Korean Peasants and the Struggle over Land Reform in U.S.-Occupied Korea
Kornel S. Chang, Associate Professor of History, Rutgers University – Newark
October 16, 2019 (UCHI Conference Room: Babbidge Library, 4th Floor North)
This talk captures a slice of Korea’s “Asian Spring,” by examining the different ways Korean peasants imagined liberation, sought to actualize their aspirations, and clashed over its meaning in the aftermath of the Second World War, when the collapse of the Japanese Empire ushered in a moment ripe with hope, idealism, and uncertainty. It also looks at how the entry of American forces complicated, and, ultimately, narrowed possibilities for agrarian reform. This touched off a struggle with Korean peasants, who, despite their differences, held more far-reaching visions of emancipation. Focusing on land rights, my talk reveals the vitality and complexity of Korea’s “Asian Spring,” by highlighting the emancipatory opportunities that inspired, mobilized, and fractured Korean peasants, while recounting the ways Americans foreclosed many of its possibilities in an effort to establish control in Korea and rebuild a postwar social order in Asia.
Maria Monk’s Awful Disclosures Reconsidered:
From “Me Too” to “Fake News” in the Rise, Fall, and Resurrection of an Anti-Catholic Genre, 1845-1960
Daniel A. Cohen, Department of History, Case Western Reserve University
September 25, 2019 (UCHI Conference Room: Babbidge Library, 4th Floor)
Contrary to the conventional view of Awful Disclosures (1836) as a great triumph of antebellum U.S. nativist propaganda, Maria Monk’s bogus account of sexual abuse, torture, infanticide, and murder in a Canadian convent was actually a disaster for the anti-Catholic cause. Despite its sensationalism, Monk’s exposé struggled to match the extraordinary sales of Rebecca Reed’s earlier Six Months in a Convent (1835); and, after being utterly debunked in 1836–37 as “fake news” by that era’s “mainstream media” (reputable secular and religious newspapers), it was not reprinted again in the U.S. until 1855. More broadly, the public exposure of Maria Monk as an outright fraud largely discredited the entire convent exposé genre, dragging down Reed’s far more credible narrative with it. Only during the century after 1860, did Maria Monk (who had died in disgrace in 1849) complete her posthumous comeback. By the early 1900s, huge numbers of anti-convent narratives, including Awful Disclosures, were being churned out by specialized nativist and anti-Catholic presses based in such cultural backwaters as Aurora, Missouri, and Milan, Illinois, which catered to the tastes of rural Protestant traditionalists and other bigoted, prurient, or unsophisticated readers. These widely dispersed nativist publishers—at least one of whom also peddled stereopticons, slide shows, and even motion picture projectors—constituted a massive communications empire apart from the “mainstream media,” arguably foreshadowing the rise of right-wing talk radio, Fox News, and white nationalist websites in our own time.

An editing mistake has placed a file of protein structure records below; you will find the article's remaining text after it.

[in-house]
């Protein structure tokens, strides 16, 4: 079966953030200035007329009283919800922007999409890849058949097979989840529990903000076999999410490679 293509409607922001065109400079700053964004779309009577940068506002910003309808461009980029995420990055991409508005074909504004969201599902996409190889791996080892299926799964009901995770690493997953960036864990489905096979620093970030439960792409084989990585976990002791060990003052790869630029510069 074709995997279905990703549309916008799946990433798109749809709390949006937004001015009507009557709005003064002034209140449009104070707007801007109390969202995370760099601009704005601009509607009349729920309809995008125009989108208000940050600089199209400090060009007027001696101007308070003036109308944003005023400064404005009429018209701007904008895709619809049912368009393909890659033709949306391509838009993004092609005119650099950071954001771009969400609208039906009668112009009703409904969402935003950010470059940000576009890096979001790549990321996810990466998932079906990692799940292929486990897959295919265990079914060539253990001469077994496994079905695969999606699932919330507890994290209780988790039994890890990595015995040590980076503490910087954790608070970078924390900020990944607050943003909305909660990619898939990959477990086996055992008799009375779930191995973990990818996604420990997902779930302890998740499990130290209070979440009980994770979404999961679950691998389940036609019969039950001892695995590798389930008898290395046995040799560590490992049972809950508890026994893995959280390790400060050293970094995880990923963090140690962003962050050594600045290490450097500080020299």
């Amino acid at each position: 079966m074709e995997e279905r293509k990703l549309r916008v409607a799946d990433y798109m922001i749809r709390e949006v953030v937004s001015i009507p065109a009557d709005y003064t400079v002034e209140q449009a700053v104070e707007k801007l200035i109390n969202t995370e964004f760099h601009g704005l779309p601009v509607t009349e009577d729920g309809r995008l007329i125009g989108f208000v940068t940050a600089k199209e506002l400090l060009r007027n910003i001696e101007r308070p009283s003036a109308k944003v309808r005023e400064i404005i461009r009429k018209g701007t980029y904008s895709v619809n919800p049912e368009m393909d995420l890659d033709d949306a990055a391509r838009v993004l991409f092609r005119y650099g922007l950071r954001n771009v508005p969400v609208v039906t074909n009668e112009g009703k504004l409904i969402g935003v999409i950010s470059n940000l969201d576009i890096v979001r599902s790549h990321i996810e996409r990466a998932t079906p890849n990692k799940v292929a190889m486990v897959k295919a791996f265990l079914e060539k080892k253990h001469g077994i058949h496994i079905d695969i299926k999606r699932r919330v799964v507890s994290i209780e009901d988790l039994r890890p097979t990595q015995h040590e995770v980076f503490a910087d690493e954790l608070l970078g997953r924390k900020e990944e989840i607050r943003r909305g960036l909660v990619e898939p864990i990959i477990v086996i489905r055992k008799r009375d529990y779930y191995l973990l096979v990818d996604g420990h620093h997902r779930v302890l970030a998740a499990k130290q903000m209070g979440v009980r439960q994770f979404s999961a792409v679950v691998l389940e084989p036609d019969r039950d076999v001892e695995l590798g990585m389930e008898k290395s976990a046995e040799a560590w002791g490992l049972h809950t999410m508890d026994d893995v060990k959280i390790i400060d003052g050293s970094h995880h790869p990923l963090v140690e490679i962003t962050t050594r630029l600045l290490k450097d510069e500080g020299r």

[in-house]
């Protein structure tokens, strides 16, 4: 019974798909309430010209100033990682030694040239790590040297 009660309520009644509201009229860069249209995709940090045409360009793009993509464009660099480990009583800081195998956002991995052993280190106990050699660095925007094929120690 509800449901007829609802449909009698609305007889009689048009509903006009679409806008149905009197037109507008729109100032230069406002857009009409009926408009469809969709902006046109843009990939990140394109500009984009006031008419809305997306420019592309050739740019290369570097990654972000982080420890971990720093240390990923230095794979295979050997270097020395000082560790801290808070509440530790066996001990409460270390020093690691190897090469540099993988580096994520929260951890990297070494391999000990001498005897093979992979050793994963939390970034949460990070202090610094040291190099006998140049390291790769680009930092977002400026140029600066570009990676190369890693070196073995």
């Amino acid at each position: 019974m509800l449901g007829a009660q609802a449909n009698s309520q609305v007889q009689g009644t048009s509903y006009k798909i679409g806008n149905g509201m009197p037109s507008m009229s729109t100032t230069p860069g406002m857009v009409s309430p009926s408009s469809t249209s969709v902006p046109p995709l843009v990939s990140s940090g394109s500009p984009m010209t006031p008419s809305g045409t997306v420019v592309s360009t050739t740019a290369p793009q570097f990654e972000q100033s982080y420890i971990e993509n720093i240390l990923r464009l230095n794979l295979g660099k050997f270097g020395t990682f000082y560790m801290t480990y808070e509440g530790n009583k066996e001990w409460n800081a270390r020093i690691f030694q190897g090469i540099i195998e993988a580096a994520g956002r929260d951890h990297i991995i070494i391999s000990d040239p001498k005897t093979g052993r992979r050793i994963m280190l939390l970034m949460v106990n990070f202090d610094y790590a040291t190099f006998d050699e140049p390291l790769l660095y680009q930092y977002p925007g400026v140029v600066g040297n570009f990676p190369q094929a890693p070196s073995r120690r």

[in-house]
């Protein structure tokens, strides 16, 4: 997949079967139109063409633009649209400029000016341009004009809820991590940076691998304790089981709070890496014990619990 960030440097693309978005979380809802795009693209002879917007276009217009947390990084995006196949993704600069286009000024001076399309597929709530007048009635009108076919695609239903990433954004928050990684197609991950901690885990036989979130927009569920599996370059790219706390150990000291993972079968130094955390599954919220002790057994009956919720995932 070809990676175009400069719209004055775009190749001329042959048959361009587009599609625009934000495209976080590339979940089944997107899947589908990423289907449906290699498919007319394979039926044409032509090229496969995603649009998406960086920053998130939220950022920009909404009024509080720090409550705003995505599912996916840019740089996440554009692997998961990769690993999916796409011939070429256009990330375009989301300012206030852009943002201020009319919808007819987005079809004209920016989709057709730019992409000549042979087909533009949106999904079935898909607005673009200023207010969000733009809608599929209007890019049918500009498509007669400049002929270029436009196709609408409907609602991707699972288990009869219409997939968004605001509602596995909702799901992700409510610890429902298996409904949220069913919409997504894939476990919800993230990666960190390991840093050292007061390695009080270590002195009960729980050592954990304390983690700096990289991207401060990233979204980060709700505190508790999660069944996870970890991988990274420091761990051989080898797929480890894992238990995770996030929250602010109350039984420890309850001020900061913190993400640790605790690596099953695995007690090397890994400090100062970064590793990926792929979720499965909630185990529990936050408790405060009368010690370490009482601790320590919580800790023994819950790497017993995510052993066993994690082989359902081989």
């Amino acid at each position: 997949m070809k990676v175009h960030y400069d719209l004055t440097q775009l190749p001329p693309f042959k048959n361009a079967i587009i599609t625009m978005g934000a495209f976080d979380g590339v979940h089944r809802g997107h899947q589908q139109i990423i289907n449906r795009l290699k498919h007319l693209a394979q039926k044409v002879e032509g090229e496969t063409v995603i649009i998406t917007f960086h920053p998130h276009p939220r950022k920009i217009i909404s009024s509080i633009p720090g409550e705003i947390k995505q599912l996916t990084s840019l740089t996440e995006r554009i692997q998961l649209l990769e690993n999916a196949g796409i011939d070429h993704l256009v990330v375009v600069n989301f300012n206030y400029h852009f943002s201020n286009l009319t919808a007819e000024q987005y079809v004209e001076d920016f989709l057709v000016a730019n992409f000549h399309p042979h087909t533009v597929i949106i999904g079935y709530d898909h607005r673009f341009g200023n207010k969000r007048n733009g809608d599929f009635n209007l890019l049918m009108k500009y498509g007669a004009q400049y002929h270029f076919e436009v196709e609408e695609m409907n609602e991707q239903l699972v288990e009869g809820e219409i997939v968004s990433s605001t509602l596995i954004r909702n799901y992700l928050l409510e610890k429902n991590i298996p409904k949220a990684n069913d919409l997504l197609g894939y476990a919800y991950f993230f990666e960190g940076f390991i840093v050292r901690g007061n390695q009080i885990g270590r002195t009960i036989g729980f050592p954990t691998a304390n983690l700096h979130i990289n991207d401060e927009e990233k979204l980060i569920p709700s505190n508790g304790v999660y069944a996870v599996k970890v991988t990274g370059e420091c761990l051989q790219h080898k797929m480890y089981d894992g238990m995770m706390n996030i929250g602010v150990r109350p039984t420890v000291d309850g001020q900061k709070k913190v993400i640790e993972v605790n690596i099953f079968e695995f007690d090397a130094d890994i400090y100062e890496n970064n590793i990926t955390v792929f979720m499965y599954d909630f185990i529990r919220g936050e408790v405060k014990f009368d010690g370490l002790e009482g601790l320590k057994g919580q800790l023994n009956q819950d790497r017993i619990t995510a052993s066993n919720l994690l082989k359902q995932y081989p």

As is customary, every year each of our resident fellows delivers a talk on their ongoing research while at the University of Connecticut Humanities Institute. These talks are open to the public and take place at UCHI at the Homer Babbidge Library, 4th Floor. More details will be disseminated on social media prior to each talk.
History professor and ACLS Frederick Burkhardt Residential Fellow Katherine Grandjean talks to UConn’s podcast about her new research. Listen: here.